André Neves – Min-max theory and applications II
Instituto Nacional de Matemática Pura e Aplicada
“I will explain how to find an infinite number of minimal hypersurface in a manifold, OK, or that’s the idea”
His introduction follows the form of an instructional video. How to? The math is already proved, if it’s in a paper in the conference. So the showing of how to is for the audience to create the mathematical meaning in their minds. “That’s the idea” – this addendum suggests the possibility of partial or complete failure. Since the math is already proved, this is perhaps in the sense of understanding by the audience.
He begins with a statement:
“So the theorem is the following right so. Every, uhm [pause, writes (m^(n+2),y)]
…compact Riemannian manifold with so we need two conditions. One is that the dimension is neither too small nor too large, even if this one (gestures to right) is less serious than this one (gestures to left) I’ll explain that shortly
and the second one is that the Ricci, the metric, the metric has positive Ricci curvature
so if I have a manifold that satisfies these conditions then there is an infinite number of minimal embedded hypersurfaces.”
Speech and writing work in parallel in this section. The writing is highly notational, and the speech translates its meaning into more colloquial but much less precise language. The notation is not always read out, for example the symbolic definition that comes before “compact Riemannian manifold”. This may be because it is already known to the audience and is a given, or that it is a specification of which particular instances this applies to which is easier to write than to say. In the former case, this implies that some of the writing done in mathematics is a matter of rigour, included to ensure precision but extraneous to the immediate task of aiding understanding by specific people in a specific context; this piece of writing is for posterity. In the latter case, the fact that some technical definitions are more easily written than spoken attests to the importance given to writing over speaking, also showing an emphasis on recording for posterity. This statement makes considerably more precise the aims spoken at the beginning of the talk.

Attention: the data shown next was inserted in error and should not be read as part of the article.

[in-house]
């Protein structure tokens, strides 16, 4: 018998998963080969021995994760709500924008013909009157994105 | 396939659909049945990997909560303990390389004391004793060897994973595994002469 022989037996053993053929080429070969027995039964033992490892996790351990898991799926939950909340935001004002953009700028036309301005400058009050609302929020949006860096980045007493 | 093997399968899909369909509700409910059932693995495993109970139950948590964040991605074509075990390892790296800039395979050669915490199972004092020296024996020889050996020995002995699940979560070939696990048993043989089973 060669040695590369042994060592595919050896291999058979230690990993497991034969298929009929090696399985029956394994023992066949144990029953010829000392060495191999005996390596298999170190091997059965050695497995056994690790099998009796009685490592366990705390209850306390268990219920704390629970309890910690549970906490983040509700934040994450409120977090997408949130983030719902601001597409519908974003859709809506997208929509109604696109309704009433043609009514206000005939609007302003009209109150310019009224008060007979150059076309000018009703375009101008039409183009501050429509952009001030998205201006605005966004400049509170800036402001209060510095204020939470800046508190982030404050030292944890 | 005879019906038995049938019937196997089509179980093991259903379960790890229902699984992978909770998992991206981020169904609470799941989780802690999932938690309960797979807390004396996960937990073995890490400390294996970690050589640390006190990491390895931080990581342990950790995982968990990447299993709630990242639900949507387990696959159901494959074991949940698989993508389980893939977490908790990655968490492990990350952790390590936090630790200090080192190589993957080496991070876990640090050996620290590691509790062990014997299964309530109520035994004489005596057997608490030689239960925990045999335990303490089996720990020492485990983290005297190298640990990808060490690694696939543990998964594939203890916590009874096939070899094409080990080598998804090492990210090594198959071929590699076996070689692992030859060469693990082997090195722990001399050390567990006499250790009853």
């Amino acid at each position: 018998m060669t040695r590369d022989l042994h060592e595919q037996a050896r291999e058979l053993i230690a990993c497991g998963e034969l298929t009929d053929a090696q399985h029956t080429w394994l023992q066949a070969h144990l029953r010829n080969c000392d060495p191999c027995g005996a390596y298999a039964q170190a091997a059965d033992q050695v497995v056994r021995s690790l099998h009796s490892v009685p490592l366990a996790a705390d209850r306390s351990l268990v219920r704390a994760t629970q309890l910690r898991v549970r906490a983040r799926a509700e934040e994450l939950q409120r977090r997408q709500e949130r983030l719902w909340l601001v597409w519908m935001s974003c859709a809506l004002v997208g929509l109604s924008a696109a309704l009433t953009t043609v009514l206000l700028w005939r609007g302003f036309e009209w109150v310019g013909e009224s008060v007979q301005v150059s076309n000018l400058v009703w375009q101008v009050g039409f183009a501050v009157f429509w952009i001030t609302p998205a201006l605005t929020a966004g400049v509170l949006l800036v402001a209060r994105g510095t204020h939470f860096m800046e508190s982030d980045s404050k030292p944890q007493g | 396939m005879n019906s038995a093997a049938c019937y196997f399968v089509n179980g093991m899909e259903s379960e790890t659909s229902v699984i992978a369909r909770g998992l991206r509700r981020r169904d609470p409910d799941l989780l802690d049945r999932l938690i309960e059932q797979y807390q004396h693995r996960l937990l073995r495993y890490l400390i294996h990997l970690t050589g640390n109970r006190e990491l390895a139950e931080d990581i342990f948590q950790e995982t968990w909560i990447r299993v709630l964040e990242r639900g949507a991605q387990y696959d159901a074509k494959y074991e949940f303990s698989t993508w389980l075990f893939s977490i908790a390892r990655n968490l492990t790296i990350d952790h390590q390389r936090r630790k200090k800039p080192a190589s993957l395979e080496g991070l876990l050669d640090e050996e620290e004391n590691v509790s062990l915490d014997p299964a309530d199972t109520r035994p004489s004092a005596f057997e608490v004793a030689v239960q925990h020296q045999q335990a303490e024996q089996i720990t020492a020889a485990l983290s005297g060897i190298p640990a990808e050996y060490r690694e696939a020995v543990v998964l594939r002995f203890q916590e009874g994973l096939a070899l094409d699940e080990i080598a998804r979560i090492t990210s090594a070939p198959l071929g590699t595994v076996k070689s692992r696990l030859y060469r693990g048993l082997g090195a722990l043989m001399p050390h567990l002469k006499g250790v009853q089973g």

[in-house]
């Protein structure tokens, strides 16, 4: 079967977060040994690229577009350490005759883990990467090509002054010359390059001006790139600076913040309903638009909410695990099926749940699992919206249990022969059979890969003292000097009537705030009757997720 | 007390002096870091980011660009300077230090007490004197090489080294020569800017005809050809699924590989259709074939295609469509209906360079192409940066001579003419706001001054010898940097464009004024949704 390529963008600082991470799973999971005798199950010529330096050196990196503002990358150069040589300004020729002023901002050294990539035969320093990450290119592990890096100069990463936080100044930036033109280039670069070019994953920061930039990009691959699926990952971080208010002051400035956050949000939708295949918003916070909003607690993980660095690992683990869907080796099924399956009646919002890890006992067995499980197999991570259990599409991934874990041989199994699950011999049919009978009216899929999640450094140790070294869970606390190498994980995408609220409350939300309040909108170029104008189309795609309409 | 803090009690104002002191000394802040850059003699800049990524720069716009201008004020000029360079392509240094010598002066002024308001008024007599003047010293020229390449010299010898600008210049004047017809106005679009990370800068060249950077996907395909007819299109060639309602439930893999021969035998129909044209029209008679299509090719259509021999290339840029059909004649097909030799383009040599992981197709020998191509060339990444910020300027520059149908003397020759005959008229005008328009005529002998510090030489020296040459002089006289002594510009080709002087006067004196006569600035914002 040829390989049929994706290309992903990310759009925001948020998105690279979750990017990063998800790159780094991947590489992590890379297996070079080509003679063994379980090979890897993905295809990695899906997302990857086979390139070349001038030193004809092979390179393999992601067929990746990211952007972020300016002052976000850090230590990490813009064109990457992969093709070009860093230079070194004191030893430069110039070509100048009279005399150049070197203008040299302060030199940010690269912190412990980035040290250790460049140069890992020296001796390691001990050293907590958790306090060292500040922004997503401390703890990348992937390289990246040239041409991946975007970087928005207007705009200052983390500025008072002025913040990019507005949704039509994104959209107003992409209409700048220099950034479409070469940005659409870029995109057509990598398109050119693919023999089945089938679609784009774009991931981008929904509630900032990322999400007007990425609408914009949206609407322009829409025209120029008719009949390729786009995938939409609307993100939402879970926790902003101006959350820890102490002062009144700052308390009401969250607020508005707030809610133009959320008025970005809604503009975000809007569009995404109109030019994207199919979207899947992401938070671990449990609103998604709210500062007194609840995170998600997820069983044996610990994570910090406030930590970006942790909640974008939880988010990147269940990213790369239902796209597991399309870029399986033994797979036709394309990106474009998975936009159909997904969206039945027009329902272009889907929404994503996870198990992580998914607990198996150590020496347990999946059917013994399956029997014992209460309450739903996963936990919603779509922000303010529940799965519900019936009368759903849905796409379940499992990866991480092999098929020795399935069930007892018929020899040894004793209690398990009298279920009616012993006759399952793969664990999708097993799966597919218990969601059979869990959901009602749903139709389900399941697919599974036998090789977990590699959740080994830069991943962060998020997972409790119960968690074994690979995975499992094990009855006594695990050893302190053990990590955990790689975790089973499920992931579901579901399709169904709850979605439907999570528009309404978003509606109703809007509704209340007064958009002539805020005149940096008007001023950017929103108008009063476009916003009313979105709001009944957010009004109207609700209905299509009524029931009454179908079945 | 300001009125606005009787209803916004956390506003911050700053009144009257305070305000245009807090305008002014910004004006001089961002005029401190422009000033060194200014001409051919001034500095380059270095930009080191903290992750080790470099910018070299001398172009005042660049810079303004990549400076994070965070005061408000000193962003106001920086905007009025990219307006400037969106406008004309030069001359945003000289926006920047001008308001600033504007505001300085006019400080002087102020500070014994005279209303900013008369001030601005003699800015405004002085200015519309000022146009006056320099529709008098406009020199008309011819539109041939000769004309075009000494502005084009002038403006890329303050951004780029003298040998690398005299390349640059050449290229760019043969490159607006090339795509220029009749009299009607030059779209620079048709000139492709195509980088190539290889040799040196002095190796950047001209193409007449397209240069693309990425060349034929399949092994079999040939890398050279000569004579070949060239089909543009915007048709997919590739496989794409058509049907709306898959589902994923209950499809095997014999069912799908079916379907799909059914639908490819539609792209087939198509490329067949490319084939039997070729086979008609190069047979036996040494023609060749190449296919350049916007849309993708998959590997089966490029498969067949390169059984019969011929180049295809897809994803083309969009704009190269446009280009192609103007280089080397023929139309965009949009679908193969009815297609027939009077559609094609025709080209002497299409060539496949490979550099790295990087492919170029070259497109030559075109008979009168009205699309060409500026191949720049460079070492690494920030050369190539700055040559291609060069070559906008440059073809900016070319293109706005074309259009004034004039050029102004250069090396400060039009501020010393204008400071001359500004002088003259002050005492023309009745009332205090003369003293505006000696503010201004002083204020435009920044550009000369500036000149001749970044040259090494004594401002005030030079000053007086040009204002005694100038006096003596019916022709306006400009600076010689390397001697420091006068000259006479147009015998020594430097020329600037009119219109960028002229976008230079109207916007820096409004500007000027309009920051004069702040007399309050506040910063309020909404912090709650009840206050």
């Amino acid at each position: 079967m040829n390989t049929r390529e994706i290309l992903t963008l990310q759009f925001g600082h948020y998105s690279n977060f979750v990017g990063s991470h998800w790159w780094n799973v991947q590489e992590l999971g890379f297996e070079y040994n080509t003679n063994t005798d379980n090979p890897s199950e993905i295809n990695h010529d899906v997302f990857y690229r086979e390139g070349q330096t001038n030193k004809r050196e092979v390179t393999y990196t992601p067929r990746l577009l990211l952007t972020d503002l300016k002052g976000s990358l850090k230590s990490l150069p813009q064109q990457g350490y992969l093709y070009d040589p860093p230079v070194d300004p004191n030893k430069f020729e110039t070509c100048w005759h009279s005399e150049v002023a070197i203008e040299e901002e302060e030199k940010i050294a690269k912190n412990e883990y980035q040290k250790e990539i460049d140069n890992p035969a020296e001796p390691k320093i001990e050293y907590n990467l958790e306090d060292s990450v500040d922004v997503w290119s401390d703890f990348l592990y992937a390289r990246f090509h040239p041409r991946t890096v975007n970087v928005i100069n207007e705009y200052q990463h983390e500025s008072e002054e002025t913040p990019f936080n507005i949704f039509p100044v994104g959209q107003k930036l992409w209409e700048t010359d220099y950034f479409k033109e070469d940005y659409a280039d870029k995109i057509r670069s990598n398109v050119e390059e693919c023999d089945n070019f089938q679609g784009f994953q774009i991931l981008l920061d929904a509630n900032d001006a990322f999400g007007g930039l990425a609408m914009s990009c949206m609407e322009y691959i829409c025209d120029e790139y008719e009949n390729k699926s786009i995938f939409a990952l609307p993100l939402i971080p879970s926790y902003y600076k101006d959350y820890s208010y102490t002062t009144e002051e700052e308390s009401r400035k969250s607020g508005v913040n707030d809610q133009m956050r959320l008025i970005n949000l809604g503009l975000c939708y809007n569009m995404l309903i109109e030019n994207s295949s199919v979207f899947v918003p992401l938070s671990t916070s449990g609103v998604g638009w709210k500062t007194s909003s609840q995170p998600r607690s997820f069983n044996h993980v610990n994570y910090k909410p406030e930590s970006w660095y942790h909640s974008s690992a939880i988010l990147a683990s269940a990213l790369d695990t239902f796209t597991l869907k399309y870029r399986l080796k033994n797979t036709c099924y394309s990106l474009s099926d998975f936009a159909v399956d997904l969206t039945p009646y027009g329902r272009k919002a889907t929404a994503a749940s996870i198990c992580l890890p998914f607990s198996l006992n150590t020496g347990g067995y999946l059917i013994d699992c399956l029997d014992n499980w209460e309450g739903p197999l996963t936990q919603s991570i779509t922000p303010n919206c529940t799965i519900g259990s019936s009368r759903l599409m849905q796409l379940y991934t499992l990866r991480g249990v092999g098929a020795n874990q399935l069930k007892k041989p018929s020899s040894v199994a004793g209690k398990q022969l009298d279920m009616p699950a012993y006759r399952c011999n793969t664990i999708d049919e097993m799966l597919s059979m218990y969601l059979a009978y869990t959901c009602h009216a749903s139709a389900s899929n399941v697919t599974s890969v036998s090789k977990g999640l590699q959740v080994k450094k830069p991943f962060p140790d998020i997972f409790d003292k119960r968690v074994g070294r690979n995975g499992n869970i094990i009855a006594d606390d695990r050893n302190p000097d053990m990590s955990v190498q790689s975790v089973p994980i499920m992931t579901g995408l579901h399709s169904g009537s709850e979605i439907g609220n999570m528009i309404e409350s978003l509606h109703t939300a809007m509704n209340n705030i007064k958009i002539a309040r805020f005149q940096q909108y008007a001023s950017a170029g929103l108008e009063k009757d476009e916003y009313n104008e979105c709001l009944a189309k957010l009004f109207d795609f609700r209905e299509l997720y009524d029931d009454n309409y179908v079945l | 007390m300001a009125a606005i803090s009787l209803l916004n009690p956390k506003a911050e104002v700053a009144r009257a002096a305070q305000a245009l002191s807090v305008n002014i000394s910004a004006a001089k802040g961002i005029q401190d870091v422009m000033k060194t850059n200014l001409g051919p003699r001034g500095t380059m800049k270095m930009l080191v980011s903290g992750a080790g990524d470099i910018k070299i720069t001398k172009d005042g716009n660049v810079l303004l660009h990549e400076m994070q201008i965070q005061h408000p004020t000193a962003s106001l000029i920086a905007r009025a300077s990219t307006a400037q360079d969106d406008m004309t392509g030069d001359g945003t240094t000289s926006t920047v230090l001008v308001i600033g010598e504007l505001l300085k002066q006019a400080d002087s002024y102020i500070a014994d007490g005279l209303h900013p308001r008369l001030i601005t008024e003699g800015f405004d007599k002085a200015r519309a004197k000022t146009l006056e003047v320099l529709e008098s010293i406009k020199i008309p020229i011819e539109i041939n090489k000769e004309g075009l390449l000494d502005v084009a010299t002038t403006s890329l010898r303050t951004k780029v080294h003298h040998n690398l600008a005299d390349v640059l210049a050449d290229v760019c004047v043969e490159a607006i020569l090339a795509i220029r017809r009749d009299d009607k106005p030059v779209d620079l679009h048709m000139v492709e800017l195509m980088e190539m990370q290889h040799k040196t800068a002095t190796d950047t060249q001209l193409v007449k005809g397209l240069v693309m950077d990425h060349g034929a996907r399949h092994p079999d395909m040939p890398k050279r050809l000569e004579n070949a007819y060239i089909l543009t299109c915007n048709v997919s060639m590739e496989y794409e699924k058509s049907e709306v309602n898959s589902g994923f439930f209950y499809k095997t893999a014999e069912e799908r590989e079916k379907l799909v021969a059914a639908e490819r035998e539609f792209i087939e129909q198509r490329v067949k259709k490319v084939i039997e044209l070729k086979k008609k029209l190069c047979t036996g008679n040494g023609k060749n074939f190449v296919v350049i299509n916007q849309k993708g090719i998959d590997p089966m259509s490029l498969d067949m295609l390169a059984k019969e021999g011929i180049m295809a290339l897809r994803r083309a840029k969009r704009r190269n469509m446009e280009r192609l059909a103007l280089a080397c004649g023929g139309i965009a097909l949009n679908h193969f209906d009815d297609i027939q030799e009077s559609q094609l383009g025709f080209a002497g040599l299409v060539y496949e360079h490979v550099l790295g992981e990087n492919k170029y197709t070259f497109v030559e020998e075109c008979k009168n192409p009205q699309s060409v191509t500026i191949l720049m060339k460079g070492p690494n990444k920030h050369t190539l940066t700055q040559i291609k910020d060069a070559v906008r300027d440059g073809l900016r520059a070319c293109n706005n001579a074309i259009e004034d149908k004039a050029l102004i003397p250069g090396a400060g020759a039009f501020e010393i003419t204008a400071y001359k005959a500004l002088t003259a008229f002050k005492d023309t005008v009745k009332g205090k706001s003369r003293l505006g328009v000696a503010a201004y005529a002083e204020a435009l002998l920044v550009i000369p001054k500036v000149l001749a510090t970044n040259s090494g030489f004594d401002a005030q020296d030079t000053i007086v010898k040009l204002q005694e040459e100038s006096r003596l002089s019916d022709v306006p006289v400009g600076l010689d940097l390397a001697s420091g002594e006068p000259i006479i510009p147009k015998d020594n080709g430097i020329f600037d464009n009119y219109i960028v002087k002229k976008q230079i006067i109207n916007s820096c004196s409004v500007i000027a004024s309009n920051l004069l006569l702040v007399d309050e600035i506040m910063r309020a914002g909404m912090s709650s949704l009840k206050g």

When speaking about the size of the dimension, Neves gestures to figures that give the upper and lower bounds that seem in this case to define ‘too large’ and ‘too small’, laid out from left to right using arrow notation to explain the relationships between them.
3≤ n+1≤ 7
These symbols, ≤ , are given the meaning ‘less than or equal to’ in mathematics. It means that what’s on the left is smaller than or equal to what’s on the right. As a composite of an arrow, <, and an equals sign, =, it has noticeable iconic as well as symbolic features, defined according to Peirce’s theory of signs. The arrow is composed of two lines that are closer together on the side next to the value indicated to be smaller, and move farther apart toward the side next to the greater value. This widening tallies with a physical experience of larger and smaller objects. The equals sign is written as two lines drawn parallel to one another, indicating equivalence, and could be said to work in a similar way. Simply combining the two takes the reader’s experience of the working of both signs and puts them together to create the new sign, whose meaning can be constructed by this kind of combination. The bottom line is also often drawn as parallel to the bottom of the arrow which brings out this property.
Describing one side of this expression as less “serious” than the other is an interesting move. Of course the scrawled numbers themselves are neither serious, nor frivolous. He seems to be referring to the upper and lower boundaries, suggesting perhaps that one is stricter than the other, but as he says, more on that later.